Thankfully these days Google has a handle on referral spam and it’s easily removed from Analytics reports by simply turning on bot filtering. In addition to referral spam, Analytics traffic data can be skewed by your own internal traffic. This can happen especially if you have customer service people who walk customers through the pages or forms on your website. To gain a more accurate picture of data you should create a “Filtered View” in Analytics, where you create filters that exclude both referral spam and internal traffic.
Additional Resource: Custom eCommerce Dashboards for Google Analytics
How to Get the Most Out of Your Christmas Data
As you can see, the busiest shopping period of the year has started. This should be your time to shine since consumers are throwing their money at companies this time of year, but since people are also bombarded with ads constantly for a whole bunch of crap they usually don’t even need it has never been more difficult, or important to understand your customer.
Marketers these days know that data is the bread and butter of modern marketing, but despite this understanding, Marketing Tech News’ recent research of UK marketing professionals revealed that 71% of marketers feel overwhelmed by data and 69% of them say spending time on data distracts them from their core marketing duties. And even worse, 29% think they lack the necessary skills to analyse it. So below are some top tips for marketers to turn their data into actionable insight to drive their business forward:
Understand Your Critical Data
It’s possible to considerably reduce marketing costs by using fewer, but higher quality and more reliable sources. There’s plenty of cross sell and upsell opportunities that exist for your current customers, but the key is having the right data to reach out to them at the right time. It’s well known that the best customer experiences are those that are tailored to the individual. Having a better understanding of their behavioural triggers can help you out a lot with this. For example, look out for data that indicates a change in lifestyle or life change as this could be a calling card for purchasing intent.
Quality Over Quantity
Setting out a plan for your data management and cleansing is absolutely essential. Successful data management is making sense of all the information and this requires collating, organising and updating and managing all customer data so that only the highest-quality and most relevant sources are utilised.
Nailing the quality of your data can have a significant impact on other marketing costs down the line and by targeting a smaller pool of higher quality leads reduces production costs as well as your spend on media buying and distribution, leading to improved ROI across the board. A busy Christmas period can provide you with tons of data, so effectively using that to boost consumer engagement or enhance their shopping experience is more important now than during any other time of year.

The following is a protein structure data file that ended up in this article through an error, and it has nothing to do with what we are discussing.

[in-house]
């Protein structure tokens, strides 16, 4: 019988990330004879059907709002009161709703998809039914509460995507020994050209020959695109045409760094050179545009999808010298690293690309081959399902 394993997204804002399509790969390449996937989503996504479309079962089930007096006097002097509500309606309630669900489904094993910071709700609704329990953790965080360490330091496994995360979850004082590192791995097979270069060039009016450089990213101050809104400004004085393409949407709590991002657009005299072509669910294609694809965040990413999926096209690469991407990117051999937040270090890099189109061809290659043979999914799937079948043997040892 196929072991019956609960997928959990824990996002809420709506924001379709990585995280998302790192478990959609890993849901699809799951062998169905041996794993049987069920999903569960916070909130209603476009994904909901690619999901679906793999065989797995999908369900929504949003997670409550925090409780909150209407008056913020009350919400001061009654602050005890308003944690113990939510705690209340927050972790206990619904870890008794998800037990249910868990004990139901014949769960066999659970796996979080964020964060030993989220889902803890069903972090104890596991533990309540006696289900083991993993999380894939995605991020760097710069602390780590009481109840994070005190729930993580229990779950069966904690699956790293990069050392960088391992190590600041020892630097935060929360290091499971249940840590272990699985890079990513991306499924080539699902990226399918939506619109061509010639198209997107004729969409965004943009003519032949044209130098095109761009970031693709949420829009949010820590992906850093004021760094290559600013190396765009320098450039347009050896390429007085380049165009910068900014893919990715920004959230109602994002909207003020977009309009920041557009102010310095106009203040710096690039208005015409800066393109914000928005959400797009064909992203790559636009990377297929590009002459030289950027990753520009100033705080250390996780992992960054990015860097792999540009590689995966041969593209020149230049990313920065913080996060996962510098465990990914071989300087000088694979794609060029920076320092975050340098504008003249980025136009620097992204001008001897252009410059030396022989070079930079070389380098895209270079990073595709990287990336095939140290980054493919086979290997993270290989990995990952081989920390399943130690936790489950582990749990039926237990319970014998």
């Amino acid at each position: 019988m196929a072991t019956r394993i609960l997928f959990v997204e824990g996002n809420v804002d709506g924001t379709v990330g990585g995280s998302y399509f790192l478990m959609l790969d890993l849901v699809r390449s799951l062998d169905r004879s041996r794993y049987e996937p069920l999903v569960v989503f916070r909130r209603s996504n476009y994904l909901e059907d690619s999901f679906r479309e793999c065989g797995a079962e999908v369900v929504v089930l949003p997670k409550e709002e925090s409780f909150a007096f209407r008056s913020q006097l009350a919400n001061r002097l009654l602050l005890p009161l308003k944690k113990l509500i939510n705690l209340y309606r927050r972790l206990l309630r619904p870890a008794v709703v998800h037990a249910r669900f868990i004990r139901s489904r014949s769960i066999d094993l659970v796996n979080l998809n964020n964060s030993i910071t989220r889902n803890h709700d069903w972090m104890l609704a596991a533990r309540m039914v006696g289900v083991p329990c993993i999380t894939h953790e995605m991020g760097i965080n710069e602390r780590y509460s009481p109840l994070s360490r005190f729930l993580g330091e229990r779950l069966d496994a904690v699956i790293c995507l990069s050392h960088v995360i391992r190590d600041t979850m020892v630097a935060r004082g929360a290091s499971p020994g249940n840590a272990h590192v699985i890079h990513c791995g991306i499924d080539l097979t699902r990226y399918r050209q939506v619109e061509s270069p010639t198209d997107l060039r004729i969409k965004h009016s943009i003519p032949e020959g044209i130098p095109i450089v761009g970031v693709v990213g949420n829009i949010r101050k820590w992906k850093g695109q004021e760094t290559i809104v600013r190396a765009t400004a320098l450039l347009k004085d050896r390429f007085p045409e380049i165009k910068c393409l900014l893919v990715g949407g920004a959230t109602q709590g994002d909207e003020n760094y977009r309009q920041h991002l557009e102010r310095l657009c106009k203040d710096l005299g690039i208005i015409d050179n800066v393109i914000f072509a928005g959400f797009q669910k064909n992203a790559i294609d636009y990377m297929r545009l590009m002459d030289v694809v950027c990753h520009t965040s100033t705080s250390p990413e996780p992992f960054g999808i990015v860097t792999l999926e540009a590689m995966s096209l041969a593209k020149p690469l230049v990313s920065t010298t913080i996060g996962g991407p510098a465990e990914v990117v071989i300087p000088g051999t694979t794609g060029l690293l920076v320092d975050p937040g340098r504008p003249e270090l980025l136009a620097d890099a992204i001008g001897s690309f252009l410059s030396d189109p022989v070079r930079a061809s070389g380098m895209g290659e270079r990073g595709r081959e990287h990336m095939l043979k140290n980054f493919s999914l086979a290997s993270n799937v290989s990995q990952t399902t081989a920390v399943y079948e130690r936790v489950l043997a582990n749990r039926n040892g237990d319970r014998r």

Make Sure It’s Compliant
If you don’t know what’s compliant and what’s not then it’s important that you work with a data partner who understands the complexities surrounding GDPR and PECR. Working with expert data scientists who have the ability to comprehend these statistics, algorithms and programming languages needed to leverage the masses of available data is key.
Holiday Discounts Are a Bad Idea
With Christmas ads at critical mass, retailers are shooting themselves in the foot by trying to entice customers with holiday discounts. Companies offering 50% off or BOGOF deals are spoiling consumers are over half of this year’s holiday online orders to date were made with some sort of promotion thrown in.
That’s an increase of 36% over the same period last year, according to Dynamic Action which studied $3 billion of online purchases made with US retailers. Findings showed that the number of online orders including some type of promotion have more than doubled from a year earlier between November 1st and December 18th.
Online purchases that include some kind of incentive ranged from 52% to 86% of daily orders during the studied timeframe. Last year by comparison, the percentage of daily orders placed using a promotion ranged from 12% to 73%. Sarah Engel, Senior Vice President of global marketing at Dynamic Action said “Retailers can’t get through the clutter of email inbox and social media feeds without having the attention-grabbing promotions,” she continues “They keep pulling that promotional lever. Consumers begin to expect a deal. Retailers are all chasing themselves down this path. They get into the discounting-addiction spiral.”
Their study doesn’t track whether the level of discounts retailers have given this holiday is deeper than prior years however. The impact on the retailer’s profit would also depend on whether promotions or discounts are planned in advance and already budgeted. If they’re just buckling under the pressure of trends, then it could mean bad news. “If the customer is used to waiting for a sale or buying a product at a discount, that becomes the new value of what your product is worth in the shopper’s mind,” Engel said. “Deep discounts and excessive promotions are an addiction that retailers will have to wean themselves off of in order to survive and thrive in the year ahead.”